Main cast: Sandra Bullock (Malorie Hayes), Trevante Rhodes (Tom), Jacki Weaver (Cheryl), Rosa Salazar (Lucy), Danielle Macdonald (Olympia), Colson Baker (Felix), Lil Rel Howery (Charlie), Tom Hollander (Gary), BD Wong (Greg), Pruitt Taylor Vince (Rick), Sarah Paulson (Jessica Hayes), Parminder Nagra (Dr Lapham), and John Malkovich (Douglas)
Director: Susanne Bier
Can you suspend your disbelief long enough to accept that a woman and two young children are able to make a long, arduous journey that lasted almost two days, all the while completely blindfolded? Yes, the blindfolds stay on as they grope around, row a boat down a river, fight off some deranged killer, and wander around in some woods. If you can buy this possibility, then you may enjoy Bird Box. If not… oh boy, this is going to be an even harder sell than A Quiet Place, which is fortunate to be released earlier and hence this movie will be forever compared to it instead of the other way around.
There are enough similarities in the premise: alien beings are here on a quest to wipe out humanity, and the humans are losing. Here, it’s because the sight of these beings will drive anyone to commit suicide, so unless you are blind or insane, you must never, ever look at them. Hence, the blindfold. Unfortunately, those who aren’t in full control of their sanity end up under the sway of these beings after having taken a glimpse at them, and these people prowl the neighborhood looking for other people that they will then force to take a look at those alien beings or kill these humans themselves. I’m not sure why it’s not just more expedient to just have these mad minions kill the survivors outright, but maybe the victims committing suicide somehow boost the aliens in some way. If there is one thing missing in this movie, it’s answers – many things about the nature of these alien things remain unanswered by the end of the movie. Maybe they are saving it for the sequel?
At any rate, it is in this messed-up setting that we meet Malorie Hayes. Our artist heroine is pregnant (the father is no longer in her life, and she’s not too broken up about this; in fact, she’s more annoyed that there is going to be a brat on the way) when the world goes to hell. She will meet a group of other survivors, including designated love interest Tom, and pull off something like a Living Dead shopping mall scenario. Of course, humanity is its worst enemy, blah blah, so the survivors soon turn on one another even as the enemies approach, blah blah blah, and Malorie learns by chance that birds can detect the presence of these aliens long before they come into sight. So yes, there we go. The survival of those who hold their wits the longest and keep those blindfolds on the hardest.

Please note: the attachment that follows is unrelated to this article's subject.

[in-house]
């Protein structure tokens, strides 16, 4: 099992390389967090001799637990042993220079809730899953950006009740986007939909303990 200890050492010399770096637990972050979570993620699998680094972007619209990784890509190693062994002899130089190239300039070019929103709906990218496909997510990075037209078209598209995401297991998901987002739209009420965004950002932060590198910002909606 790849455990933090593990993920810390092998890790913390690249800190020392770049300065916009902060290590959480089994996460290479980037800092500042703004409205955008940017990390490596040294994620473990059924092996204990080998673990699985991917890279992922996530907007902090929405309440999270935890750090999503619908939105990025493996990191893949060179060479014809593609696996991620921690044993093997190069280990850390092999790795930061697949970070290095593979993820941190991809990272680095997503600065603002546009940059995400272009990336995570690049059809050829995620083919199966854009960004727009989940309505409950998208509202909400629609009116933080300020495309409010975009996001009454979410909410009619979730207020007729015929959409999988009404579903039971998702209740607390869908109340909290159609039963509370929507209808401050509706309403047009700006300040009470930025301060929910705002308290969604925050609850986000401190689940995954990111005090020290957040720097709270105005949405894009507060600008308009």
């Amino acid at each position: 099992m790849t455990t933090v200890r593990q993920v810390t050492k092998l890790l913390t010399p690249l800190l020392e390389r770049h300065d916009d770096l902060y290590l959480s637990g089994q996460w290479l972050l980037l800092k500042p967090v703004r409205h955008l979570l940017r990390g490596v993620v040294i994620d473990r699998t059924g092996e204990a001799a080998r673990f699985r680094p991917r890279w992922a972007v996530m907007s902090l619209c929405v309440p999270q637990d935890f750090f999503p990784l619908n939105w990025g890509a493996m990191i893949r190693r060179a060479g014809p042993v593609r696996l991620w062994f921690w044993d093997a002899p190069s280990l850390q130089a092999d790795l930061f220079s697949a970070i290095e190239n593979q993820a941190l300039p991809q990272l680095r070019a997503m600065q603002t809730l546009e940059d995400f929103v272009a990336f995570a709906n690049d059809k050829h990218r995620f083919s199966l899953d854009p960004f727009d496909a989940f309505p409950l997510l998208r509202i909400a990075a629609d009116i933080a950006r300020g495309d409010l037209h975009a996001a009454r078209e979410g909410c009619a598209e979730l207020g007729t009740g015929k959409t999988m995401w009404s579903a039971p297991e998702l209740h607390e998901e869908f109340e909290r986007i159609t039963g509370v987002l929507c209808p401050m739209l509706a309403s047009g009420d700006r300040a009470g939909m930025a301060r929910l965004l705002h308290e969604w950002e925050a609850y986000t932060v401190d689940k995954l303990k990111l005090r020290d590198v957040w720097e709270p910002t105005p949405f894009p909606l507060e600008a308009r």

Boy, Parminder Nagra has really gone all matronly now – she still looks adorable, but so different that I am taken aback when I first see her playing Malorie’s gynecologist. Maybe it’s that dowdy moms blouse they stick her in.
Oh, where was I? Bird Box, right. This is a very watchable movie, despite it being mostly a composite of tropes from end-of-days movies such as the already mentioned Living Dead flicks and of course A Quiet Place. The cast is mostly stereotypes in action, but the actors put on a great show. Sandra Bullock is always reliable as usual, and her Malorie is easily the emotional core that holds everything in this movie together. Trevante Rhodes looks increasingly sexy each time I see him, hmm, and he has adequate chemistry with Ms Bullock to make his otherwise generic all-around capable nice guy character memorable in all the good ways. John Malkovich puts on a nicely restrained performance for a role that calls for deadpan lines and an acerbic, mean kind of pragmatism – Douglas doesn’t seem too over the top or farcicial; instead, he actually ends up a sympathetic kind of Cassandra whose actually sensible advice is ignored by everyone else because the things he says are not “nice” and “selfless”. BD Wong’s character is sort of there, as are the rest of the cast – they all exist to be picked off or be put on the bus sooner or later. The chubby black guy is the closest thing to a comic relief/annoying PITA here, but he is ultimately wasted as a character.
The pacing is solid, and there is also a refreshing lack of jump scares. Things instead build up to a feverish pitch and then boom, things fall apart. The fact that the alien thing remains unseen here and its origin or nature is unexplained only adds to the claustrophobia of the more tension-filled moments. There are also some well-placed quiet moments to both let me catch my breath and allow the main characters to show a bit more of themselves to the viewer.
In a way, Bird Box is a less head-scratcher of a movie compared to A Quiet Place, because the whole “blindfolded wilderness adventure” thing is focused on one single if long and increasingly ludicrous scene. The other movie, on the other hand, is full of “Really? Why are they staying in the house and expecting a woman to deliver a baby without making a sound when they know there is a habitable place behind a waterfall nearby, with the falling water keeping the aliens from hearing the noise they make?” moments that can get in the way of enjoying the movie. Hence, while this one may be on the generic “I’ve seen many elements in this movie a few times already!” side, I think I like this one more than the other movie. Unpopular opinion, I know, but how about a compromise? Have both Emily Blunt and Sandra Bullock play the leads in the crossover sequel, and I’d be first in line.